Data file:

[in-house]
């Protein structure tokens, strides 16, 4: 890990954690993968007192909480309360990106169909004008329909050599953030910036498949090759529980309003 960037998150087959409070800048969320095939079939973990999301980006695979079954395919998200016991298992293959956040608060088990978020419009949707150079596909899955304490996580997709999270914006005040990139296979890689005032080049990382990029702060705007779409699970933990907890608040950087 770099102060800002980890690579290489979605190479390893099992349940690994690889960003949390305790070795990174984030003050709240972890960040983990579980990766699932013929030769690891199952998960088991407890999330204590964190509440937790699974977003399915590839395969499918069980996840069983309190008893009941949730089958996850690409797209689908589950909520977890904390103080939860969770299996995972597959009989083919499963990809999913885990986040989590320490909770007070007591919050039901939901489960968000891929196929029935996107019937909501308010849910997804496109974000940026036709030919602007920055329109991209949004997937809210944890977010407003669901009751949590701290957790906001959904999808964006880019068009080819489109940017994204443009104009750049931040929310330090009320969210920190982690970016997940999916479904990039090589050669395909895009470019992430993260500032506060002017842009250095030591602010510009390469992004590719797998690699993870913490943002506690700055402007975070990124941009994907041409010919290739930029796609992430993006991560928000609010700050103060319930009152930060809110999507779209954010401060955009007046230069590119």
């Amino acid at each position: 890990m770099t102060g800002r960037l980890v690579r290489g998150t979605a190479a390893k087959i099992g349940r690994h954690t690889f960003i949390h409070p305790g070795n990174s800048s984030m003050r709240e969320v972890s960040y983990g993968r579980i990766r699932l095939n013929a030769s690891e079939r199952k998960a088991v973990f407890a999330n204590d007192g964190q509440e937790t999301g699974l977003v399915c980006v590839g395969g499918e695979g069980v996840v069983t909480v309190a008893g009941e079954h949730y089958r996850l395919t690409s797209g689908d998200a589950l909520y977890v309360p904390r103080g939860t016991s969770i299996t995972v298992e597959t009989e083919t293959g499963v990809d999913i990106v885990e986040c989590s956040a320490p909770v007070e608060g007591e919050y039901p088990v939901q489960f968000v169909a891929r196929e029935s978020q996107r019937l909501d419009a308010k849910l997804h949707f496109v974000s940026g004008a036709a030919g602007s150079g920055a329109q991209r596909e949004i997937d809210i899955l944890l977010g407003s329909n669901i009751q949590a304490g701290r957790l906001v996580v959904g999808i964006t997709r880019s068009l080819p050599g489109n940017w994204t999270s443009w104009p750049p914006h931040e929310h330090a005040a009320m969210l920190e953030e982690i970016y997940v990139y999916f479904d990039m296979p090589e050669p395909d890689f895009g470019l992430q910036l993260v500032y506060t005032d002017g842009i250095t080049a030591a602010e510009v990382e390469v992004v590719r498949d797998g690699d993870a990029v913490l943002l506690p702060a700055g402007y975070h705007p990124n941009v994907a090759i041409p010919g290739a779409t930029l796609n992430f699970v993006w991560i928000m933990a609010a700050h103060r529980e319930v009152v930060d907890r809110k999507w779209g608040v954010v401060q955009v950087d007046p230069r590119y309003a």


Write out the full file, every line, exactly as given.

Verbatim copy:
[in-house]
């Protein structure tokens, strides 16, 4: 890990954690993968007192909480309360990106169909004008329909050599953030910036498949090759529980309003 960037998150087959409070800048969320095939079939973990999301980006695979079954395919998200016991298992293959956040608060088990978020419009949707150079596909899955304490996580997709999270914006005040990139296979890689005032080049990382990029702060705007779409699970933990907890608040950087 770099102060800002980890690579290489979605190479390893099992349940690994690889960003949390305790070795990174984030003050709240972890960040983990579980990766699932013929030769690891199952998960088991407890999330204590964190509440937790699974977003399915590839395969499918069980996840069983309190008893009941949730089958996850690409797209689908589950909520977890904390103080939860969770299996995972597959009989083919499963990809999913885990986040989590320490909770007070007591919050039901939901489960968000891929196929029935996107019937909501308010849910997804496109974000940026036709030919602007920055329109991209949004997937809210944890977010407003669901009751949590701290957790906001959904999808964006880019068009080819489109940017994204443009104009750049931040929310330090009320969210920190982690970016997940999916479904990039090589050669395909895009470019992430993260500032506060002017842009250095030591602010510009390469992004590719797998690699993870913490943002506690700055402007975070990124941009994907041409010919290739930029796609992430993006991560928000609010700050103060319930009152930060809110999507779209954010401060955009007046230069590119």
């Amino acid at each position: 890990m770099t102060g800002r960037l980890v690579r290489g998150t979605a190479a390893k087959i099992g349940r690994h954690t690889f960003i949390h409070p305790g070795n990174s800048s984030m003050r709240e969320v972890s960040y983990g993968r579980i990766r699932l095939n013929a030769s690891e079939r199952k998960a088991v973990f407890a999330n204590d007192g964190q509440e937790t999301g699974l977003v399915c980006v590839g395969g499918e695979g069980v996840v069983t909480v309190a008893g009941e079954h949730y089958r996850l395919t690409s797209g689908d998200a589950l909520y977890v309360p904390r103080g939860t016991s969770i299996t995972v298992e597959t009989e083919t293959g499963v990809d999913i990106v885990e986040c989590s956040a320490p909770v007070e608060g007591e919050y039901p088990v939901q489960f968000v169909a891929r196929e029935s978020q996107r019937l909501d419009a308010k849910l997804h949707f496109v974000s940026g004008a036709a030919g602007s150079g920055a329109q991209r596909e949004i997937d809210i899955l944890l977010g407003s329909n669901i009751q949590a304490g701290r957790l906001v996580v959904g999808i964006t997709r880019s068009l080819p050599g489109n940017w994204t999270s443009w104009p750049p914006h931040e929310h330090a005040a009320m969210l920190e953030e982690i970016y997940v990139y999916f479904d990039m296979p090589e050669p395909d890689f895009g470019l992430q910036l993260v500032y506060t005032d002017g842009i250095t080049a030591a602010e510009v990382e390469v992004v590719r498949d797998g690699d993870a990029v913490l943002l506690p702060a700055g402007y975070h705007p990124n941009v994907a090759i041409p010919g290739a779409t930029l796609n992430f699970v993006w991560i928000m933990a609010a700050h103060r529980e319930v009152v930060d907890r809110k999507w779209g608040v954010v401060q955009v950087d007046p230069r590119y309003a």